It said that contrary to speculations, the price paid for the deal was reasonable and appropriate to the characteristics of OPL 245, the terms of the contract, and the development recorded on the oil market over time, adding that it is a false claim to state that the cost was inflated.
“Eni paid the agreed amount to the Nigerian government pursuant to a legitimate contract entered into therewith. It is a false claim to state that Eni made illegal payments to Malabu.
“Eni was not obliged to be aware, nor was it aware, of the use and the beneficiaries of the funds Malabu had received from the Nigerian Government. It’s a false claim to state that Eni was aware of Malabu’s.
Taking a walk down memory lane, Eni further gave explanations as to the extent of its involvement in the deal.
“Between 1998 and 2011, block 245 was the object of legal disputes and international arbitrations between the FGN, Shell, and Malabu. These disputes hindered exploration work in preparation for bringing the oilfield into production. Eni was never a party in these disputes.
“In 1999 the FGN revoked 31 OPLs following a change in the interpretation of the ICP. The licences revoked in this period did not include OPL 245; on the contrary, the Nigerian government confirmed its award to Malabu and invited the company to begin exploration.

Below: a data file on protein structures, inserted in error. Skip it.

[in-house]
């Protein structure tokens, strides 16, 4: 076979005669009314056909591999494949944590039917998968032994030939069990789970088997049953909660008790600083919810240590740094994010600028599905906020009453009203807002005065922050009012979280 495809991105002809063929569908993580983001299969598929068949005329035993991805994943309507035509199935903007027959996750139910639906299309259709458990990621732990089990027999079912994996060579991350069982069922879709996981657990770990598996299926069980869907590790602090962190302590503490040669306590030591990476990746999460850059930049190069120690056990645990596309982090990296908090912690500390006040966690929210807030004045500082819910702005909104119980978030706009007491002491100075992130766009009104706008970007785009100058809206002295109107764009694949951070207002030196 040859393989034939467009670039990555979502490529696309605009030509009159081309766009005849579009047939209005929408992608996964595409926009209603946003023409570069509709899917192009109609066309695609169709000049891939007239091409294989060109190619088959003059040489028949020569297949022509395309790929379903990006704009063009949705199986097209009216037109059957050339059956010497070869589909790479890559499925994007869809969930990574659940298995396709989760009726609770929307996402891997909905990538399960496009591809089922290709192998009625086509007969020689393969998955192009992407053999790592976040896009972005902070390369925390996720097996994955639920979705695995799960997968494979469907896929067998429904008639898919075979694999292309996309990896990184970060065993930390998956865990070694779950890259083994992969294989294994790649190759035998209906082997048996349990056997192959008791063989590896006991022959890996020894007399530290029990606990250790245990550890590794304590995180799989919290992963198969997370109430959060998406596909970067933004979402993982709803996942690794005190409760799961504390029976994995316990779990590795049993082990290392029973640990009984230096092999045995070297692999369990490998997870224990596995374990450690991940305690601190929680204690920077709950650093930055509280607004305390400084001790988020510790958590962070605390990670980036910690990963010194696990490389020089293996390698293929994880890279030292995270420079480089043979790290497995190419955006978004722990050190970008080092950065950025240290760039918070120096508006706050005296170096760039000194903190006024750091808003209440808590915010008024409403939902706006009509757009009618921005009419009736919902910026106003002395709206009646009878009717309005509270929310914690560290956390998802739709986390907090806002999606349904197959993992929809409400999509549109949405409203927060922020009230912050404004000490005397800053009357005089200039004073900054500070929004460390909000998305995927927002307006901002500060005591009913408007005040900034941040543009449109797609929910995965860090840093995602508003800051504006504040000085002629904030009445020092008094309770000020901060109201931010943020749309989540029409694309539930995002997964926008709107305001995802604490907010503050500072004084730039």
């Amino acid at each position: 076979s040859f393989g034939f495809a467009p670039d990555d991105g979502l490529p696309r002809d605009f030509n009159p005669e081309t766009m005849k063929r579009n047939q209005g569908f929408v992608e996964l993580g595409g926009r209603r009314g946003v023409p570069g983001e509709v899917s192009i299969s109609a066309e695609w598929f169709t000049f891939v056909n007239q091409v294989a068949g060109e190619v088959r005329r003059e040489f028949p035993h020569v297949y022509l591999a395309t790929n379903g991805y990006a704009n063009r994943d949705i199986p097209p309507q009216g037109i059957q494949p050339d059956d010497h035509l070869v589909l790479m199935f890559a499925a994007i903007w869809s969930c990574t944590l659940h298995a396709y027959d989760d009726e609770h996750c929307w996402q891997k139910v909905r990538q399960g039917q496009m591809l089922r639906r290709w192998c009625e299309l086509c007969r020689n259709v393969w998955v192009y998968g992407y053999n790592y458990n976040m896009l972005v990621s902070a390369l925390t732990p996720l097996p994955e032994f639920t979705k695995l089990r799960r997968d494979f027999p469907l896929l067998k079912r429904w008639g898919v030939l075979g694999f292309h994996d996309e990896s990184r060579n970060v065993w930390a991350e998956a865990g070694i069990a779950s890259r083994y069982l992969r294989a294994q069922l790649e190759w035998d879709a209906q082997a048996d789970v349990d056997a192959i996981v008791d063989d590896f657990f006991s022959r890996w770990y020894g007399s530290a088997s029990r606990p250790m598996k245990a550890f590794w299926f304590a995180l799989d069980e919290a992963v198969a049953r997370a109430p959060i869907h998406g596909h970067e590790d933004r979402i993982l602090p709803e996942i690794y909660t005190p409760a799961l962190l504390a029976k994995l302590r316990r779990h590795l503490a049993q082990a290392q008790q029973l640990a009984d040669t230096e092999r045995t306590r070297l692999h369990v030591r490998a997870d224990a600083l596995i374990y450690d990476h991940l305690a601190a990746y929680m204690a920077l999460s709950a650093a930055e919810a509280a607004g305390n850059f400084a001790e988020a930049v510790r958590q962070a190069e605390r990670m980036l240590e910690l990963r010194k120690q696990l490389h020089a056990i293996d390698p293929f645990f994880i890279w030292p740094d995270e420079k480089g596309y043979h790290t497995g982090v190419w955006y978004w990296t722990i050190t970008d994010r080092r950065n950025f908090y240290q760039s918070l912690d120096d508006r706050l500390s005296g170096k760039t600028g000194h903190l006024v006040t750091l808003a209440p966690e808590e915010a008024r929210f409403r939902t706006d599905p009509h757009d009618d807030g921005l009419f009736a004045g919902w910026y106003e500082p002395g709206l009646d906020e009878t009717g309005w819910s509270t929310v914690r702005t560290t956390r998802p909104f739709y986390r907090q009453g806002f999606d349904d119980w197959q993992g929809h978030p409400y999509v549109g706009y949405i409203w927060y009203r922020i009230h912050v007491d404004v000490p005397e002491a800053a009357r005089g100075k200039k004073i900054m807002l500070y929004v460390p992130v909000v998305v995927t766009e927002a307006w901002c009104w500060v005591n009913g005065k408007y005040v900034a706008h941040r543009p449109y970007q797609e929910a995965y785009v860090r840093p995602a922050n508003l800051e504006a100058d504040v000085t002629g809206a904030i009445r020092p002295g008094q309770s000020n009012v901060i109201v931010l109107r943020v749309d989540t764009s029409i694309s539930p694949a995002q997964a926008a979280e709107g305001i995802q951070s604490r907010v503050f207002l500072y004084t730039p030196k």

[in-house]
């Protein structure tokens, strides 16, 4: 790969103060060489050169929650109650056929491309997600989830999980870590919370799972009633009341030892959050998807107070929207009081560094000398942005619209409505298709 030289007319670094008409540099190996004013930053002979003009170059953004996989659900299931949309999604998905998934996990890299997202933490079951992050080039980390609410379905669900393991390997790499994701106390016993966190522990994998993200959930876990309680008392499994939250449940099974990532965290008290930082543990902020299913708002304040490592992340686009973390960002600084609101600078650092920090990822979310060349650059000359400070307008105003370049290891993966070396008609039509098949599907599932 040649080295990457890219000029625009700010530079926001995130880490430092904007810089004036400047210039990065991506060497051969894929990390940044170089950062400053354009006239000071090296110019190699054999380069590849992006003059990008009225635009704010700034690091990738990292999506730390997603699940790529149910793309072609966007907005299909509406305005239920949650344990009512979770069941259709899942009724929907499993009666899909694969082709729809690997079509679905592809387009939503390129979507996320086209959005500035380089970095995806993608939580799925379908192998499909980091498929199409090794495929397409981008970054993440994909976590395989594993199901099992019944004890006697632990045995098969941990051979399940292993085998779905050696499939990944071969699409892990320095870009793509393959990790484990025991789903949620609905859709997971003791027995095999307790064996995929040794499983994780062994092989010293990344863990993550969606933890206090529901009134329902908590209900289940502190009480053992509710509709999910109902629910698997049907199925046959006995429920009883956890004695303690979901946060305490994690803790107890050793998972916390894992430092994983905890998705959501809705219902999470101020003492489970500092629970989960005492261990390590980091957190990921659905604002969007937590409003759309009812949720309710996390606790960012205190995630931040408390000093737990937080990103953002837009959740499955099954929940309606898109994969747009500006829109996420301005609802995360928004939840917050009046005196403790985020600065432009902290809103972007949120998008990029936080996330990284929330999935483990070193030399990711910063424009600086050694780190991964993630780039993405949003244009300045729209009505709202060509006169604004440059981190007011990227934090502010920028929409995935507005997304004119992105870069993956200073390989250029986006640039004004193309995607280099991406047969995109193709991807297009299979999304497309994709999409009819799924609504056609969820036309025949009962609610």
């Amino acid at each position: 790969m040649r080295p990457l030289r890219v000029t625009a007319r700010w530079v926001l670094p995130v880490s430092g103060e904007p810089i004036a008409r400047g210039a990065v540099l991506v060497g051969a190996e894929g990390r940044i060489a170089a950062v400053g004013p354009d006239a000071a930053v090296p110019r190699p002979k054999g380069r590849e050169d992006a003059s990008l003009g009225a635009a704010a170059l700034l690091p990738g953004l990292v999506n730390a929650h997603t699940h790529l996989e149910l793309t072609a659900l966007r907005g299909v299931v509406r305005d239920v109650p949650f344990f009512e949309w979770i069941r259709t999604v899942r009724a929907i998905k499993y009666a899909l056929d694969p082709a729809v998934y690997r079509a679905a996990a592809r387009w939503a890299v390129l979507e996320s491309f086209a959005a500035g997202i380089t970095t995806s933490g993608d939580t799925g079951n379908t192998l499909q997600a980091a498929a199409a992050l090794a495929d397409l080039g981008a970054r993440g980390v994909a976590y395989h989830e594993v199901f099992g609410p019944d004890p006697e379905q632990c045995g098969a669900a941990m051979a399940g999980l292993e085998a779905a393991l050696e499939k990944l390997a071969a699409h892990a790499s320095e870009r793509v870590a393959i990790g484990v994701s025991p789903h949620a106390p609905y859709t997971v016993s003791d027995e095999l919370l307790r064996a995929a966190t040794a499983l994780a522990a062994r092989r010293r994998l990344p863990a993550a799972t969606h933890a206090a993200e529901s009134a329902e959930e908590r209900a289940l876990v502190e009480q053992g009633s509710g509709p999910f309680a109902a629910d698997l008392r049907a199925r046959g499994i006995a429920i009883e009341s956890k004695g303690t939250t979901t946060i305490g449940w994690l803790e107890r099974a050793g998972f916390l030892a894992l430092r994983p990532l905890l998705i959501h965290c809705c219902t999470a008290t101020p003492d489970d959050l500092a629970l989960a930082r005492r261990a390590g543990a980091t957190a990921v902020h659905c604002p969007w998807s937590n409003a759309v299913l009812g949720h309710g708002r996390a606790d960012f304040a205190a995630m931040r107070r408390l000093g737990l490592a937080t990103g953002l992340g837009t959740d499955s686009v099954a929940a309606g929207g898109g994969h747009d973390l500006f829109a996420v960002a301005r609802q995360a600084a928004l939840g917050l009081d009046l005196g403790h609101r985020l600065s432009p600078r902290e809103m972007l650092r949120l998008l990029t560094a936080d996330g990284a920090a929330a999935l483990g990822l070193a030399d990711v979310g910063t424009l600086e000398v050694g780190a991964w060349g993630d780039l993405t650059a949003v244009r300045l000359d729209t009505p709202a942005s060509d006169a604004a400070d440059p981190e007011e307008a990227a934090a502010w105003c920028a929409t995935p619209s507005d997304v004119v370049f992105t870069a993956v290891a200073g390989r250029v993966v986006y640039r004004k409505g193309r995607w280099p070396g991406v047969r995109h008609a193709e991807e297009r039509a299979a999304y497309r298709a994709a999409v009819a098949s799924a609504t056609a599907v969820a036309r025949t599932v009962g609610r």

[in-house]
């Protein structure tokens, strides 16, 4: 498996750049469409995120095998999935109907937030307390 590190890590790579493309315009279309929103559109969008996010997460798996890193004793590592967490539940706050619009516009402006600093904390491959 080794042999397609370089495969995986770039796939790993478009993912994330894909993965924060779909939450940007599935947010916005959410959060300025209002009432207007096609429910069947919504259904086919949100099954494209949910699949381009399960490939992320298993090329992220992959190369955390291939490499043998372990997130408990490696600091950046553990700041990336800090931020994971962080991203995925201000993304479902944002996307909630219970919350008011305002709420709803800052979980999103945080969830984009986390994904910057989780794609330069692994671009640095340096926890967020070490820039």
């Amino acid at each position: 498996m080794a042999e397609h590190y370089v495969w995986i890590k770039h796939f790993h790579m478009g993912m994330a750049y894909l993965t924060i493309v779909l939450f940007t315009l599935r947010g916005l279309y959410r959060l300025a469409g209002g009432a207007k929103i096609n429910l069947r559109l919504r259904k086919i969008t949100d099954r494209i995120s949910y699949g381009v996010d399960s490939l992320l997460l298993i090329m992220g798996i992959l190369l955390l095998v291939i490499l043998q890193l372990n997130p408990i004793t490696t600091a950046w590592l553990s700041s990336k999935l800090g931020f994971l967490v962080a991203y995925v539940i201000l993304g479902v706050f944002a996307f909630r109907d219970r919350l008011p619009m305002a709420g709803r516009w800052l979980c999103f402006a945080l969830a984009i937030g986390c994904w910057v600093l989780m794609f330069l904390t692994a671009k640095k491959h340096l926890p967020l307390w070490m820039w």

“On 30 March 2001, Malabu surrendered 40 per cent of OPL 245 to Shell Nigeria Ultra Deep Limited (SNUD) via a farm-in contract, and received a payment of about $18 million to settle the $20 million signature bonus, the remaining $2 million having already been paid by Malabu.
“Without providing any warning or giving a reason for its decision, or granting the company the opportunity to respond, on 2 July 2001 the FGN revoked the granting of exploration rights to Malabu, and reallocated such rights to the Nigerian National Petroleum Corporation (NNPC, the state oil company).
“ In 2002, the NNPC called for tenders in search of a partner capable to contribute with technological expertise and capital. Shell was awarded the contract, committed to pay a $210 million signature bonus, and obtained 100per cent of the licence.
“This signature bonus – which was actually paid by Eni and Shell in 2011 – is still the largest signature bonus ever received by the Nigerian State for an oil licence to date. OPL 245, at this point, became a partnership between NNPC and Shell,” it narrated
Eni said in its explanatory notes to the Nigerian National Petroleum Company (NNPC, the state oil company) on 10 September 2003, Malabu reacted by filing a lawsuit against the FGN and Shell in Nigeria, demanding assessments and precautionary measures, as well as, in particular, that the FGN declared the validity and effectiveness of the allocation of OPL 245, the unlawfulness of the earlier revocation, and the nullity of subsequent reallocation to Shell.
It recalled that on 30 November 2006, the FGN, NNPC, and Malabu entered into a settlement agreement whereby OPL 245 was again allocated to Malabu.
“Malabu committed to pay the Nigerian Government the signature bonus that Shell had previously agreed to pay. Shell responded to the reallocation of the licence to Malabu by suing the FGN.
“In 2007, to bring an end to the dispute and break the deadlock, Malabu started negotiations with Shell and at the same time began to look for other international operators wishing to develop the block.